At Burbank, the issue is local control — making it national
By John F. Infanger, Editorial Director
The original United Airport at Burbank and terminal were constructed in 1930
BURBANK, CA — There is a bigger picture here. It’s lost, it seems, in a sea of special interests with politics for oxygen. The process issuffocating. Yet, the FAA and airport authority keep on with the target of making the Burbank Airport safe. A 25-year process has only brought steps aside or backward, and a tired terminal still stands too near airside activities. The entire community now has a say in how it will be replaced, and is holding it hostage for a curfew. That’s led to a Part 161 study and a heightened concern from industry groups.
Acting executive director Dios Marrero,
who remains hopeful despite the history of setbacks, says the Burbank
Airport impasse is reflective of U.S. politics in general. "Political
leaders are creating jobs, they’re bringing in industry, they’re
implementing economic development strategies, and then they’re shocked
when that creates aviation demand.
"We’re really just a microcosm of a dynamic that’s occurring statewide and that occurs in communities around the country. Not all communities; there are some that are able to recognize the need for transportation facilities."
[It should be noted, Marrero in February announcred he will step down from his post once a successor is found, and resume his previous position as director of finance and administration.]
Comments Victor Gill, 53, who has been with the authority since 1984 and who serves as director of public affairs and communications, "This is the downside of a political body having a pivotal role in airport proprietorship."
A 1930s DESIGN
When built, it was an airport touted for its proximity away from urban areas and design of facilities clear of airside activities. That was before the jet age and post-war California.
A year ago, the Burbank Airport drew national attention when a Southwest Airlines aircraft slid off the end of the runway, stopping short of a gas station. Today, the gas station is gone and other runway safety initiatives have been implemented, including plans for arresting pavement that could have stopped the aircraft. But it does not address the fundamental problem of a terminal facility lying too close to the runway.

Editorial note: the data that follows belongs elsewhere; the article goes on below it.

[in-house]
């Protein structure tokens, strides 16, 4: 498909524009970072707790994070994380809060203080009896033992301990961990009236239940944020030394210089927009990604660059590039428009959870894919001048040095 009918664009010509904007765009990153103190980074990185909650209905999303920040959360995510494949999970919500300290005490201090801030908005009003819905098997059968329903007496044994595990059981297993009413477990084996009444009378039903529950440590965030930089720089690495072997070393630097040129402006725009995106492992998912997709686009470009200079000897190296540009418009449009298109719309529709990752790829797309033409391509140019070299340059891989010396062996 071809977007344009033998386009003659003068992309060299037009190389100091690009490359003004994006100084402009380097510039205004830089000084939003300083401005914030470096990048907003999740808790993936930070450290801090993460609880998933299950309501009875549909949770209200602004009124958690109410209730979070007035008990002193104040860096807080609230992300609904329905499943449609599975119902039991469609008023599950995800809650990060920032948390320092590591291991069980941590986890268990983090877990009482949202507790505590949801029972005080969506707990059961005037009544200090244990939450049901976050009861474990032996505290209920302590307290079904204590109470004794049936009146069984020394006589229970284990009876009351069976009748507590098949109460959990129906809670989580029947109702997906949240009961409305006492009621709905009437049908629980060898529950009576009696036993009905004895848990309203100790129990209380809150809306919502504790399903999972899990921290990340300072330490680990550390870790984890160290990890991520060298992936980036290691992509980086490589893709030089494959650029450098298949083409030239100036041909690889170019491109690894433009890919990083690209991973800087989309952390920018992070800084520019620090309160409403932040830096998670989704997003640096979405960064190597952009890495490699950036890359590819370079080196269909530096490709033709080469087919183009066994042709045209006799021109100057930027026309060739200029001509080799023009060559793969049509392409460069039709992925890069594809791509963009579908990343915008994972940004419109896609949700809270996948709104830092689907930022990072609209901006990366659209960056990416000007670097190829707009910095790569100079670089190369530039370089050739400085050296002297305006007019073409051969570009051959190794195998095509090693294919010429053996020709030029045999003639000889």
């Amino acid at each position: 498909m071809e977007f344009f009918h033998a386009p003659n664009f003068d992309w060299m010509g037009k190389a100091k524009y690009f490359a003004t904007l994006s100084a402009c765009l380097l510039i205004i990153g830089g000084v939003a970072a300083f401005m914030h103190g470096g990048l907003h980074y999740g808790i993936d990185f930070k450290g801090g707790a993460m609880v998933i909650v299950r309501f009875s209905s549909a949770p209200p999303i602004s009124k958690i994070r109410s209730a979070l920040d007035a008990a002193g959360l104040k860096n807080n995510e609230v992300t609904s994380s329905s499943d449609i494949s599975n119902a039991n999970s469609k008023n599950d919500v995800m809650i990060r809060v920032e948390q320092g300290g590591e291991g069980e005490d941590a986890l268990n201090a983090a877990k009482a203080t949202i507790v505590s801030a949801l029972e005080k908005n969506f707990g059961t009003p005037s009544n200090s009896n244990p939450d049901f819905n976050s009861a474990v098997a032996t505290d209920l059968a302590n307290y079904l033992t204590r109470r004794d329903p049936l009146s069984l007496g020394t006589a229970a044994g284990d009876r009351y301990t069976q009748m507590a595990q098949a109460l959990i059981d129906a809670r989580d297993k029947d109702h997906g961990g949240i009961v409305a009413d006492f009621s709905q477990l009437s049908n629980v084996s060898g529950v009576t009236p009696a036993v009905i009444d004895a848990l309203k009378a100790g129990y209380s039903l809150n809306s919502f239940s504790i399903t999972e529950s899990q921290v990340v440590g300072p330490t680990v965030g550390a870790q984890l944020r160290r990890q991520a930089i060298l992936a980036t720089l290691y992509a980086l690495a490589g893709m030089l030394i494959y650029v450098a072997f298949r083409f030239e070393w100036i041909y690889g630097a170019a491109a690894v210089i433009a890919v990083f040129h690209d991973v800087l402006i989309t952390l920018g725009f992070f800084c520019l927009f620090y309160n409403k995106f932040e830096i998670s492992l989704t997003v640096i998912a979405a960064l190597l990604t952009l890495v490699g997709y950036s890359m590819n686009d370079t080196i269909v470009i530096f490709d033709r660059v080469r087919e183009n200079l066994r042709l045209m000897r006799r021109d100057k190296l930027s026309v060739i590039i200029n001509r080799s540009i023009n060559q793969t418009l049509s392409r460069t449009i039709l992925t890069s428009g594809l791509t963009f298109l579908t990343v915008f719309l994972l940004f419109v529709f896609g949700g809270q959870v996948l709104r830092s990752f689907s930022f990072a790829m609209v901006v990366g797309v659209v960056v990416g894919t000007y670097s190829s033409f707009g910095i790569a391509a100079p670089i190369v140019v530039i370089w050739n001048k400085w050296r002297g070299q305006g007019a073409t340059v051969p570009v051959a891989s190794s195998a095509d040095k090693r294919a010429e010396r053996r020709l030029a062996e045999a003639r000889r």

Explains Gill, "The airport has this fundamental layout problem. Having been built in 1930, it has a terminal building hundreds of feet closer than the 750-foot building restriction line."
In its day, it was the first million dollar U.S. airport, offering first-rate facilities and aviation tenants such as Northrup and Hamilton Standard. It was constructed by United Airports Company of California, a predecessor of United Airlines, and was known as the United Airport at Burbank.
In 1940, Lockheed purchased the airport. (Today, the contract management firm, TBI, is a derivative of that firm, having purchased Airport Group International, the former Lockheed Air Terminal.) It is here that Lockheed built the top secret Stealth Fighter, on property that has become central to the terminal debate.
In the 1970s, Lockheed announ-ced its intention to sell the airport, leading to the formation in 1978 of the Burbank-Glendale-Pasadena Airport Authority which today owns and operates it. Each of the three cities names three members to the nine-member authority, but the airport lies within Burbank’s city limits, also central to the terminal discussion.
Burbank Airport currently serves some five million passengers annually, with some 90 commercial flights and 190,000 operations. The generally agreed upon new terminal would be 250,000 square feet with 14 gates — the current amount — with no plans for significant expansion.
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